Beware: The presence of birds may be sign of significant problems

Tony Gioventu
The Province

Dear Tony:

Our building is 30 years old and we are under attack. The Flickers and woodpeckers have been boring holes into our stucco siding; we have blackbirds and swallows nesting in our eaves and within the siding, and we had a family of geese take up residence on our rooftop.

Our location is adjacent to a green belt, so we tend to be more exposed to critter invasions. Our owners would like to simply remove the nests and birds and close up the holes, but the council is refusing to do anything about this. Help! 

Cynthia F., Fraser Valley

Dear Cynthia:

Between the age of your property, the type of construction material and your location, I suspect your problems are much greater than bird invasions.

Flickers and woodpeckers are on the hunt for food. Boring into your stucco and siding is an indication of infestations. This is a common problem across the province and stucco siding is not immune. 

The starlings nesting in siding and eave crevices is a result of failed aging building cladding that has permitted their access. As for the geese, they just come with living in the Lower Mainland; however, large areas of rooftop ponding will attract more migratory birds to your rooftop.

Twenty percent of your owners may petition in writing for a special general meeting to address these issues and direct your council on next steps. A full building condition assessment would be a good starting place to plan for overdue upgrades and renewals.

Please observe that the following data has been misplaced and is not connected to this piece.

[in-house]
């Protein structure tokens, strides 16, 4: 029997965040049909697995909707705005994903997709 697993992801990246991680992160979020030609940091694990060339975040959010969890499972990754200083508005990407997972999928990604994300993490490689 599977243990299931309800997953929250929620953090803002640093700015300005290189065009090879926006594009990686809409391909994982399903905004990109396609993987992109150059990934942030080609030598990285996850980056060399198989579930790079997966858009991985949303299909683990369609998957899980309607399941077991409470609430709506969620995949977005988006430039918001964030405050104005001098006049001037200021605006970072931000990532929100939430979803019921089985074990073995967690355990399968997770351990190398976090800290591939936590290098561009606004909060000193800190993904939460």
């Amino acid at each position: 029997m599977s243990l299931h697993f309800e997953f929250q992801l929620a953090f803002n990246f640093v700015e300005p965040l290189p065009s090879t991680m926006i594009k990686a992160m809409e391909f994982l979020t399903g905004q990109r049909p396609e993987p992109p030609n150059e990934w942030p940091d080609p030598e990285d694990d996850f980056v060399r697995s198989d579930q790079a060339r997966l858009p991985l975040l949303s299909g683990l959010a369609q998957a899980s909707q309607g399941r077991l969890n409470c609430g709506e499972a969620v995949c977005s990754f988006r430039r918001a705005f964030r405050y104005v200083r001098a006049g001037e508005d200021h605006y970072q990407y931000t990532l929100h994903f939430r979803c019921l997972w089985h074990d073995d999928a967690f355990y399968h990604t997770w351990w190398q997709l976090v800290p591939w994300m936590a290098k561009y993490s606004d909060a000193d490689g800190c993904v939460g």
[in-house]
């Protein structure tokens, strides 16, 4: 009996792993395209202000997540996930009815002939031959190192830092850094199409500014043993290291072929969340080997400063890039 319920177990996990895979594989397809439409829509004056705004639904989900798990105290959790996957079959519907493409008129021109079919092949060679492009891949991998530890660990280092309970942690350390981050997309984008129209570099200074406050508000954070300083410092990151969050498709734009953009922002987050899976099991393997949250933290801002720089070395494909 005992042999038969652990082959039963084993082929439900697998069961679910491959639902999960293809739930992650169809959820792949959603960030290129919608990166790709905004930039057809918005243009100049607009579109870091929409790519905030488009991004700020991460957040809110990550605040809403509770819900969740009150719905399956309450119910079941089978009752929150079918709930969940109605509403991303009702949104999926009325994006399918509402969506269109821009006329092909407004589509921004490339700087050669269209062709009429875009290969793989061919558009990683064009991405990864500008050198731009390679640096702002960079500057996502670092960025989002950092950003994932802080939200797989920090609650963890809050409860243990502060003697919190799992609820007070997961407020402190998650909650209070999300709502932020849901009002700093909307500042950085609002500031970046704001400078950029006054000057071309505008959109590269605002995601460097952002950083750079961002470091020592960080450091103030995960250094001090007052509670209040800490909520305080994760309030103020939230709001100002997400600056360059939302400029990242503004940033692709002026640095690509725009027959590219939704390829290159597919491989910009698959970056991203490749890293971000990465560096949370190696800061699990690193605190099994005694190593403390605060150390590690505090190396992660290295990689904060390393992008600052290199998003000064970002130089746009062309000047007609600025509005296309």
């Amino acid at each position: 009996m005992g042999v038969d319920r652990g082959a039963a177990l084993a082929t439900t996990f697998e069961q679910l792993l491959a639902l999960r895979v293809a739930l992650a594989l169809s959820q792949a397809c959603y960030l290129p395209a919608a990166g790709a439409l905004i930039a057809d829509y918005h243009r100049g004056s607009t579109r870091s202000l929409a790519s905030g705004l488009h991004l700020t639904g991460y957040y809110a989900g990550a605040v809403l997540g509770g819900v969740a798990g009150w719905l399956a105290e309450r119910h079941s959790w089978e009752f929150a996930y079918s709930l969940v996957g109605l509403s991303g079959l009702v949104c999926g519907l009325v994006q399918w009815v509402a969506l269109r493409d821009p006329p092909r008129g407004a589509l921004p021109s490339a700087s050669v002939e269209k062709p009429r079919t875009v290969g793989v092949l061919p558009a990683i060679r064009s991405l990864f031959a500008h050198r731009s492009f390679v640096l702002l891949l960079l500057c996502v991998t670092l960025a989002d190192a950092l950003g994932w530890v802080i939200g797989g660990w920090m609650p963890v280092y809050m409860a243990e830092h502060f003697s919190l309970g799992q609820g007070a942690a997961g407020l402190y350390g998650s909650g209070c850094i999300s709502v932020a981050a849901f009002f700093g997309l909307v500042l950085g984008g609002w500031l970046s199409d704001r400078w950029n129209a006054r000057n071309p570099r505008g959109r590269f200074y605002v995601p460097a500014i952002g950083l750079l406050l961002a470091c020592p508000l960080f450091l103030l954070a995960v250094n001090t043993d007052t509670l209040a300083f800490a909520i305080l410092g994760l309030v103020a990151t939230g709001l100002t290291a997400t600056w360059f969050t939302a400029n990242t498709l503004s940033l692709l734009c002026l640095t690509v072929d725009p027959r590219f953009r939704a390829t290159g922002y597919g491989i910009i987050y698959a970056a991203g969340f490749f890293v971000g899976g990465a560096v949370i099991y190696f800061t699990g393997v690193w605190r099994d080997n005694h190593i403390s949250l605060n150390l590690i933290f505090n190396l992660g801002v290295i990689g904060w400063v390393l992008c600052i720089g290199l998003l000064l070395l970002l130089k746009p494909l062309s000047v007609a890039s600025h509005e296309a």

Your strata corporation has an obligation to comply with the B.C. Wildlife Act as a private residential complex. Here is a quick summary of the B.C. Wildlife Protection act as it relates to birds and the possible implications.

Property in wildlife:  Ownership in all wildlife in British Columbia is vested in the government.

Endangered and threatened species: If the lieutenant-governor in council considers that a species of wildlife is threatened with imminent extinction throughout all or a significant portion of its range, or if the factors affecting its vulnerability are not reversed, in British Columbia the lieutenant-governor in council may, by regulation, designate the species as an endangered species.

Right of action: The government has a right of action against a person who, without authority, destroys or damages wildlife habitat in a wildlife management area or an area set apart for wildlife management and may recover damages from the person for any money that the government spends to restore the habitat and its wildlife to its original state, or the loss of the habitat and its wildlife if restoration of the wildlife habitat is impossible.